- Fruit of the future: the haskap berry.
Some businesspeople talk about their work in a manner that speaks of self-interest. Logie Cassels has a tendency to speak quickly, but his interests aren't strictly his own.
"Nova Scotia is an amazing place," he says. "And it's worthy of more than just the paltry lip service it gets."
Cassels is the managing director for Haskapa, a company that creates juices, dried berries, jams and more using haskap berries, a member of the honeysuckle family. Haskap berries could very well be poised to be the new açai or wild blueberry, and he wants to see that happen. He says that the antioxidant-rich sweet fruit that is well suited to Nova Scotia's climate.
"At the moment there are about 500 acres producing haskap berries," says Cassels, "with maybe 100 in Japan, 100 in eastern Europe and about 200 in Canada, of which we are about 50. Canada, we hope, will become the most important haskap producing region in North America in the next 10 years."
And when that happens Cassels wants as many people as possible to prosper with him. "We want to share the wealth of this industry to everyone who wants to grow haskap," he says. "It's like open-source technology. If you want to know how to grow haskap, I will tell you."
Cassels admits that he wants those berries grown to the exacting standards and quality that he wants for his company, but argues that his ideas around farming aren't just about protecting his interests.
"We're not doing anything special, we're just letting it grow naturally," he says, referring to biodynamic farming practices--- a farming ideology that uses seasonal rhythms, composting and fertilizers from animals. "We farm like gardeners. We combine the old ways of doing things with modern technology, soil testing and biodynamic efforts, including composting and kelp."
What do haskap berries taste like? That depends on who you ask, but the general consensus is "delicious." Matthew Gass is the co-owner and general manager at The Wooden Monkey. "Most people's reactions were 'Haskap what?,'" he says. "People love the juice, it's so bright and vibrant. As far as the product goes, it is very versatile and just flat-out delicious."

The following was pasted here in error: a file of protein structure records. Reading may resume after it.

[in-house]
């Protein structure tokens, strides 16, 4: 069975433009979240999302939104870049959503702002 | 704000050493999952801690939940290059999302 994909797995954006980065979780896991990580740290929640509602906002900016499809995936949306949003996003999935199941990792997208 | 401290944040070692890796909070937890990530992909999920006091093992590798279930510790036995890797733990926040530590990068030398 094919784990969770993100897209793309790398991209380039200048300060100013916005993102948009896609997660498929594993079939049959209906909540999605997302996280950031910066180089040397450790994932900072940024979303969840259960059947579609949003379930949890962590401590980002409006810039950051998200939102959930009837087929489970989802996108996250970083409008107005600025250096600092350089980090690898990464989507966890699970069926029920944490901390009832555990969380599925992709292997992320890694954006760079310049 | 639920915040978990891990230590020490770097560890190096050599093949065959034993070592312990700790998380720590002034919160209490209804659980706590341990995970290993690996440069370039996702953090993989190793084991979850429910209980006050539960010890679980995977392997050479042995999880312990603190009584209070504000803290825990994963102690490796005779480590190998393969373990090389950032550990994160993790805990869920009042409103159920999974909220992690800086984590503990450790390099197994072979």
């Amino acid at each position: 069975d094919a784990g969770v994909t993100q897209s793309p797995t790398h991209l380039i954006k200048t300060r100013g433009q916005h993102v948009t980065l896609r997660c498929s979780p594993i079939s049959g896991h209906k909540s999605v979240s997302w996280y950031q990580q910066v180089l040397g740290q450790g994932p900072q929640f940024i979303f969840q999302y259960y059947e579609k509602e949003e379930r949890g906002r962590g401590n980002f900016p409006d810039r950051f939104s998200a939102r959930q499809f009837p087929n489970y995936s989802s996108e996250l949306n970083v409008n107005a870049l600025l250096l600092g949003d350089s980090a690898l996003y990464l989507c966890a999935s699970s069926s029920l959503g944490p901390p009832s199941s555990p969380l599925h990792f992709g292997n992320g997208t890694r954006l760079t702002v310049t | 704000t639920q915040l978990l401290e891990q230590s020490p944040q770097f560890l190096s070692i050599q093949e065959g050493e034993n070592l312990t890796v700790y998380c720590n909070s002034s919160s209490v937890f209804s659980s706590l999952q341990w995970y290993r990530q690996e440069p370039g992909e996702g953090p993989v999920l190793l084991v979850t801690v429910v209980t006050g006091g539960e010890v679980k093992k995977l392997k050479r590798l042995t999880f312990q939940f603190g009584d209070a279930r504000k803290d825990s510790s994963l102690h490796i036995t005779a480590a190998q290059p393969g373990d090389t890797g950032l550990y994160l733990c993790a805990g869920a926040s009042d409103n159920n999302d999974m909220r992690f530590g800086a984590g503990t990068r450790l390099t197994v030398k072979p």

Gass says they use the berry in a chutney for the menu's pork tenderloin, as well as in a fruit crisp, but it really shines on the restaurant's bar menu. "We use the juice in a couple of cocktails---one is the Haskap Crisp comprised of Ironworks vodka, Chambord, organic lemonade and haskap juice," he says. They also serve a Haskap cosmopolitan and plan on having it as part of a beer shandy this summer.
Cassels can't say enough about the juice--- the language he uses is often reserved for wine tasting. "Haskap has more tannin than a merlot grape," he says. "Now, because your normal berry doesn't have a high tannin level, juices die very badly on the back palate. That's why you need to boost the sugar level to make it pleasant. With haskap, because of its tannin level, the front and back palate is wonderful, it dies beautifully."
That wine-like approach to the juice also translates to its packaging. "If the juice is that good, why can't you buy it in a wine bottle?" he asks. "Why do you have to open the fridge, and chug it down like an orange juice? You can, but with our haskap juice, it should be savoured."
Enthusiasm notwithstanding, farming practices and terminology aside, for Cassels, it all comes down to one thing: taste. "We've forgotten that real food should taste good," he says. "Is it healthy? Absolutely. But what we stress is that it tastes great."